Vancouver police chief ‘disappointed’ city budget includes freeze on police funding

VPD Chief Adam Palmer said he “disappointed with today’s budget vote.". Canadian Press

Vancouver’s top cop said he is “disappointed” that the city’s newly approved 2021 budget does not include more funding for police.

Vancouver police had proposed a $346.6-million budget but council approved an amendment from Coun. Christine Boyle to freeze it at $340.9 million.

Click to play video: 'Trade offs needed to keep Vancouver property tax hike under 12%' Trade offs needed to keep Vancouver property tax hike under 12%
Trade offs needed to keep Vancouver property tax hike under 12% – Nov 1, 2020

“I am disappointed with today’s budget vote,” Chief Const. Adam Palmer said in a statement on Wednesday.

Story continues below advertisement

“I am concerned this decision will directly impact public safety in Vancouver and the wellness of our officers.”

Palmer said losing $5.7 million means 61 fewer VPD recruits next year.

Read more: City of Vancouver loads up on new, high-end furniture amid COVID-19 cash crunch

“Some elected officials have tried to position this as a status quo budget by holding the VPD at 2020 funding levels. This is simply not true. Maintaining 2020 budget levels leaves the VPD with a $5.7-million shortfall to meet fixed cost obligations.”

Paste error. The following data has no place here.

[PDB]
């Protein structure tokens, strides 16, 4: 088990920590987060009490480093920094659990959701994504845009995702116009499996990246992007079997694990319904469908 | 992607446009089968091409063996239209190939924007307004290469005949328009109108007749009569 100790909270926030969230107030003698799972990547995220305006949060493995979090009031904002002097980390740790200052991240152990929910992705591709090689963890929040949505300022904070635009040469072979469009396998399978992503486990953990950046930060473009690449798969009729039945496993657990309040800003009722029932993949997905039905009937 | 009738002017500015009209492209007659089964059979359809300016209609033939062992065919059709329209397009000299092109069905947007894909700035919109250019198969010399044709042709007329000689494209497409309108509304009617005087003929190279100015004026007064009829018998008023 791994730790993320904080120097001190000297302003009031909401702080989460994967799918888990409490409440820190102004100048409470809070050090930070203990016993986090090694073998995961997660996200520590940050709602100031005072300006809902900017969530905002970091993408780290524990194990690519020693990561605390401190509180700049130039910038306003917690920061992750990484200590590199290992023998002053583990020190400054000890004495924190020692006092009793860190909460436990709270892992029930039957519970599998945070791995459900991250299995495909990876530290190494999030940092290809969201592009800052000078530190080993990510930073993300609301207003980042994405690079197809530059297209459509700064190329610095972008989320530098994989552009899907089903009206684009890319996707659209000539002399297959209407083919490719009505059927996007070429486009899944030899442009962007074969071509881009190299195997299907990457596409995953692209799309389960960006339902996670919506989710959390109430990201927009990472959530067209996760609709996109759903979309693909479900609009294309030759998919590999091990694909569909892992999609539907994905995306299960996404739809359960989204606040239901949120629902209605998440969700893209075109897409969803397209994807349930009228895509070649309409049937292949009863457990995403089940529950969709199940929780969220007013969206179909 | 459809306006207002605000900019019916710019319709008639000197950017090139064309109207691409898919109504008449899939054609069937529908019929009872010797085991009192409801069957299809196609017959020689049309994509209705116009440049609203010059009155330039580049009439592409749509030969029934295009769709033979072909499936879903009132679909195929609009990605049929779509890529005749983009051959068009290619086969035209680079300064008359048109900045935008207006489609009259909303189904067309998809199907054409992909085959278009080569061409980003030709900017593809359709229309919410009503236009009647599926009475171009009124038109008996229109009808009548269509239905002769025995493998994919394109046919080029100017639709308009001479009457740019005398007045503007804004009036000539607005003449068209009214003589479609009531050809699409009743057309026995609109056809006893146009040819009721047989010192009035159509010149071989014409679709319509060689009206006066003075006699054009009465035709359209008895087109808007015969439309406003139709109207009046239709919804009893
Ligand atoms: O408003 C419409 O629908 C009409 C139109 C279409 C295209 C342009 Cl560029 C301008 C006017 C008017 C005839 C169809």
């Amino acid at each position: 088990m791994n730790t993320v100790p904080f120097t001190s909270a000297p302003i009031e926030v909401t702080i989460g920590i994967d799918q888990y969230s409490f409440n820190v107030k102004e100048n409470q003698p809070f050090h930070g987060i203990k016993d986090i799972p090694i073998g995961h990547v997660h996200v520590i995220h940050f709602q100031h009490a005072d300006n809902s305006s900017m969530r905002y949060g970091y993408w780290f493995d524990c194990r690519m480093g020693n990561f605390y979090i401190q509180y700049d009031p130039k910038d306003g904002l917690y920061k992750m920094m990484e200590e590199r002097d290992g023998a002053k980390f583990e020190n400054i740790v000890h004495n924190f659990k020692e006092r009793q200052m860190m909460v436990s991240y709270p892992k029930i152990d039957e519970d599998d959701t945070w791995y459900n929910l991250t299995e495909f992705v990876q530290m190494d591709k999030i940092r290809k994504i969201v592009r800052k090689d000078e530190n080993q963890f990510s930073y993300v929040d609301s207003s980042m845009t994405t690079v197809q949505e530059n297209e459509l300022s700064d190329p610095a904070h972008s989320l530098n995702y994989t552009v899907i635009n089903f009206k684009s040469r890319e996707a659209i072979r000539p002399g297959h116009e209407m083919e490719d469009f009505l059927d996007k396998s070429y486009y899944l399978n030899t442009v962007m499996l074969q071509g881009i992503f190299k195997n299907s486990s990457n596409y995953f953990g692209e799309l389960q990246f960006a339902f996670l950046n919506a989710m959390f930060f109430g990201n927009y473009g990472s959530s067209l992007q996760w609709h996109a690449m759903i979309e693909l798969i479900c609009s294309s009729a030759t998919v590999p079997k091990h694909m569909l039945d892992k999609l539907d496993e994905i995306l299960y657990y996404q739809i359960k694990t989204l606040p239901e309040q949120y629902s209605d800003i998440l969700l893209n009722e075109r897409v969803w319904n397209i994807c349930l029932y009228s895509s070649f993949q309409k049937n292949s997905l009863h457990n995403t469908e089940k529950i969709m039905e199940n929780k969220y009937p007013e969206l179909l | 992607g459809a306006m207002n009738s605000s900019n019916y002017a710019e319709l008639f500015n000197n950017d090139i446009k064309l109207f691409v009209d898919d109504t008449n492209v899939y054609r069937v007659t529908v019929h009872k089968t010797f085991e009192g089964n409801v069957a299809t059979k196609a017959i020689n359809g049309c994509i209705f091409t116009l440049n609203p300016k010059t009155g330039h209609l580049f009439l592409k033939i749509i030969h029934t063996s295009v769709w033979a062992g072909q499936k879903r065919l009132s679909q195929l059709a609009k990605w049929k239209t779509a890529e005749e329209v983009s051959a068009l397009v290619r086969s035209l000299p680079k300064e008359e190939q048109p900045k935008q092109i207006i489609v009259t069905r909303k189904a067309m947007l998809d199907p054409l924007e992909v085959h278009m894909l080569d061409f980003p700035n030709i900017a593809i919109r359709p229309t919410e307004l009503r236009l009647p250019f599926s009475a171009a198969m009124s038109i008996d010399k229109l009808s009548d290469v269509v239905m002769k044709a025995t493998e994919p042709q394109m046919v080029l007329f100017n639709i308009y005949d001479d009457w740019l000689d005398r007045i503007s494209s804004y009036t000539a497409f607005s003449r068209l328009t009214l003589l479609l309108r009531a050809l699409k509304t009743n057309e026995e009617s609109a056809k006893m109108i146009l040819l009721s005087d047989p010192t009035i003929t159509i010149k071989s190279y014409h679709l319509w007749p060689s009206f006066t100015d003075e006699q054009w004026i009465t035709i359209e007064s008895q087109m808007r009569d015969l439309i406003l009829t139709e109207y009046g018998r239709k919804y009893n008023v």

Click to play video: 'Vancouver facing tough budget decisions' Vancouver facing tough budget decisions
Vancouver facing tough budget decisions – Nov 4, 2020

Vancouver Mayor Kennedy Stewart said next year’s $1.6-billion operating budget will see a property tax increase held at five per cent despite nearly $139 million in pandemic losses.

Story continues below advertisement

Read more: ‘Trade offs’ required to keep Vancouver property tax hike under 12%: city report

Stewart maintains there will be more money for street cleaning, community policing, battling the overdose crisis, and helping small businesses weather the COVID-19 pandemic.

Last month, a staff report said the city was staring down the barrel of a pandemic-driven deficit and will have to make budget trade-offs to avoid a 12 per cent property tax increase.

— With files from Simon Little

Sponsored content